Unconscious Communications

  • Raman Kapur
Part of the Community Health Care Series book series (CHCS)


Traditional models of communication within health care have relied mainly on learning theories whereby it is suggested that attention to overt and visible behaviours form the bedrock of therapeutic intervention (Hargie et al., 1993). The incorporation of cognitive psychology within clinical interventions has facilitated movement away from the purely behavioural responses to attending to cognitive processes. These ‘cognitive behavioural’ interventions have recently been developed by Teasdale and Barnard (1993) where they take account of cognitive and affective processes. However, few models of communication have incorporated psychodynamic/ psychoanalytic perspectives into the everyday interactions that occur between community health care professionals and their clients. This chapter will outline some of the key concepts from psychoanalytic theory which will highlight interpersonal and intrapsychic processes that occur between nurse and patient. Unconscious processes such as transference, counter-transference and projection will be discussed and debated. An awareness of these hidden processes can offer community nurses a fuller picture of the patient’s difficulties which can deepen their insight into how the patient is relating to him of herself and others. The chapter concludes with an example of a typical interaction between nurse and patient to illustrate the application of these concepts to practice.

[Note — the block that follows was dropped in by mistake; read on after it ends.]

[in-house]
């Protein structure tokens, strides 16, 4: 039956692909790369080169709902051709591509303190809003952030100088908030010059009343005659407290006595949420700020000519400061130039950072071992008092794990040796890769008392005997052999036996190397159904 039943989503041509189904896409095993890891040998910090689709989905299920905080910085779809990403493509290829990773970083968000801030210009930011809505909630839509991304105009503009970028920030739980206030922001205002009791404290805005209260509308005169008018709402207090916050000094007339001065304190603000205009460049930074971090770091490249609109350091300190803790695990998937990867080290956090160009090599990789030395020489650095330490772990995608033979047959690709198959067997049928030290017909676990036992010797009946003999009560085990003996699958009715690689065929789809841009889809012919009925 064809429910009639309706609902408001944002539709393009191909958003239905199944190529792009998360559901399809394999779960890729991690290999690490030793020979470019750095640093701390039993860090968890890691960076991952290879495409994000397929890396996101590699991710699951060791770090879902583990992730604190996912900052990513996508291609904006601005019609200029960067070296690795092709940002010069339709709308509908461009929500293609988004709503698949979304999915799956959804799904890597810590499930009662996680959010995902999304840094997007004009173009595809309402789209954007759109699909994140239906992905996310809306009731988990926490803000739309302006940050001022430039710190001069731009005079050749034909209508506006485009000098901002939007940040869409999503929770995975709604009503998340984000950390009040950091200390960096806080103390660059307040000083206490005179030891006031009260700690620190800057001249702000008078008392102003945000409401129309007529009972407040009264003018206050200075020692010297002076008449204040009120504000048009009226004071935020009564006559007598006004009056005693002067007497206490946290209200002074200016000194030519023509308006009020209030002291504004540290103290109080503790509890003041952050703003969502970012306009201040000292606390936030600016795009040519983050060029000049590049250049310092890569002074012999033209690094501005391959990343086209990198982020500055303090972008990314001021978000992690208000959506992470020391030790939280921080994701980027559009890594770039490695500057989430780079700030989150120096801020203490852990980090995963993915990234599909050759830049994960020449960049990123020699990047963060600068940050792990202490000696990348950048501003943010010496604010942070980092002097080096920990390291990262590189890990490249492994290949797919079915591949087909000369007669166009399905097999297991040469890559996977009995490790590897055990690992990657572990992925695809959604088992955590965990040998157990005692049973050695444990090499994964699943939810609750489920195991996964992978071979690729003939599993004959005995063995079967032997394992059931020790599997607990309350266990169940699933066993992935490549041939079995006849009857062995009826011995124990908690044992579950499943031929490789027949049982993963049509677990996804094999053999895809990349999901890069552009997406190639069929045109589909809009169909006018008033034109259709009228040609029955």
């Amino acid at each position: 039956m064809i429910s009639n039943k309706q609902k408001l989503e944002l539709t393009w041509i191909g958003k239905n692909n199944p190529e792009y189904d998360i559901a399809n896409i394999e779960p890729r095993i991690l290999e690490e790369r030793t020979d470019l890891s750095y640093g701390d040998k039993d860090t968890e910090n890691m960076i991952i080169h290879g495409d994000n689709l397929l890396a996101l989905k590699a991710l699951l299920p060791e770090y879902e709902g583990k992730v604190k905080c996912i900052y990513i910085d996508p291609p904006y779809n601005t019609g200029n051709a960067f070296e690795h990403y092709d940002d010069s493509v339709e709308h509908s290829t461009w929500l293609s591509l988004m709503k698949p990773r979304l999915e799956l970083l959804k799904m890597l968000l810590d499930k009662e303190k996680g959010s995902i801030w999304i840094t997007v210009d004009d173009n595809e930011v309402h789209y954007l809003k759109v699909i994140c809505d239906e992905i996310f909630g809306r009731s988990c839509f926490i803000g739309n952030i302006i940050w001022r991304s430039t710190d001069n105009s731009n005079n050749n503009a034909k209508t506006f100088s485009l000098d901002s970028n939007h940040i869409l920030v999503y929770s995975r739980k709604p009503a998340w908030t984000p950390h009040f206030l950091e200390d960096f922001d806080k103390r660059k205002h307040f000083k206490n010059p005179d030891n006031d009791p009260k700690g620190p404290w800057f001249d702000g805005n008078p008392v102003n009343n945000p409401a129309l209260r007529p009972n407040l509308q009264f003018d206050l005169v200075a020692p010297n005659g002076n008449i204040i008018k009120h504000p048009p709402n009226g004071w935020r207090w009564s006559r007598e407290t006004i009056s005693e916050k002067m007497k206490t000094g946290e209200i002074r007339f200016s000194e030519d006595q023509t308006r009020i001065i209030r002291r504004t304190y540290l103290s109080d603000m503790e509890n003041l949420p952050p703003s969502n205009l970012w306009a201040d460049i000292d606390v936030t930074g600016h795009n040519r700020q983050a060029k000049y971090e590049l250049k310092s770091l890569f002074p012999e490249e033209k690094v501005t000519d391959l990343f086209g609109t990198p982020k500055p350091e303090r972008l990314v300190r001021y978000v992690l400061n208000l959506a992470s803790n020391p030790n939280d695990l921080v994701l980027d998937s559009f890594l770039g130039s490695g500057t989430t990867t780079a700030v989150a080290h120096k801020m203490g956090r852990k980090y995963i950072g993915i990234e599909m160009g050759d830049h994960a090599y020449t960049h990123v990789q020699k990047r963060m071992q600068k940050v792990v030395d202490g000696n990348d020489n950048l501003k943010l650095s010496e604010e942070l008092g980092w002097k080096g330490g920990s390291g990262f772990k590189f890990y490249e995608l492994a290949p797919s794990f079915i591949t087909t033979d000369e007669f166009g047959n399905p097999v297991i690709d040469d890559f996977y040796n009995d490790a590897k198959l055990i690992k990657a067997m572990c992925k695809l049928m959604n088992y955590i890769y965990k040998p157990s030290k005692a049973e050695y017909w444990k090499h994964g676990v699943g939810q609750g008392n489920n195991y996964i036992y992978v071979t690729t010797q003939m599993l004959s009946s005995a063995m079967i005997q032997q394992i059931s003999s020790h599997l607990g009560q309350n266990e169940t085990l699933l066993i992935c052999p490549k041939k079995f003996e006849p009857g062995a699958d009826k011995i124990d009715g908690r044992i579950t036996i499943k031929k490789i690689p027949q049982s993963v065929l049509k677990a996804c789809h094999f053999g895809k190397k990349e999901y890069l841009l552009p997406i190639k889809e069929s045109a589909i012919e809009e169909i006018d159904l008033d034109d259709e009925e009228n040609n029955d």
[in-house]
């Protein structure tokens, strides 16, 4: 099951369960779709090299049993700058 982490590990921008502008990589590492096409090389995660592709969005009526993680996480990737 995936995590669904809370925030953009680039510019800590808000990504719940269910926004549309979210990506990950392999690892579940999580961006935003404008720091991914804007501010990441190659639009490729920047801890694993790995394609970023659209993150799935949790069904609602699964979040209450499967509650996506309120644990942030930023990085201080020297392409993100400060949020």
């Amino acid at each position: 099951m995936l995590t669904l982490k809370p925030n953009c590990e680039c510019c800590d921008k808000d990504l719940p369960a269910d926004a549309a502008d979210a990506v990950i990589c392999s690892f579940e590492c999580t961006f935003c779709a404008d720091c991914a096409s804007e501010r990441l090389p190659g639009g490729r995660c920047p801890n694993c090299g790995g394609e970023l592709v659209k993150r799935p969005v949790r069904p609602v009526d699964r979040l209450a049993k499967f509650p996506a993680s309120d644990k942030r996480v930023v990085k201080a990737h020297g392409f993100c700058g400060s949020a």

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© Raman Kapur 1999

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  • Raman Kapur

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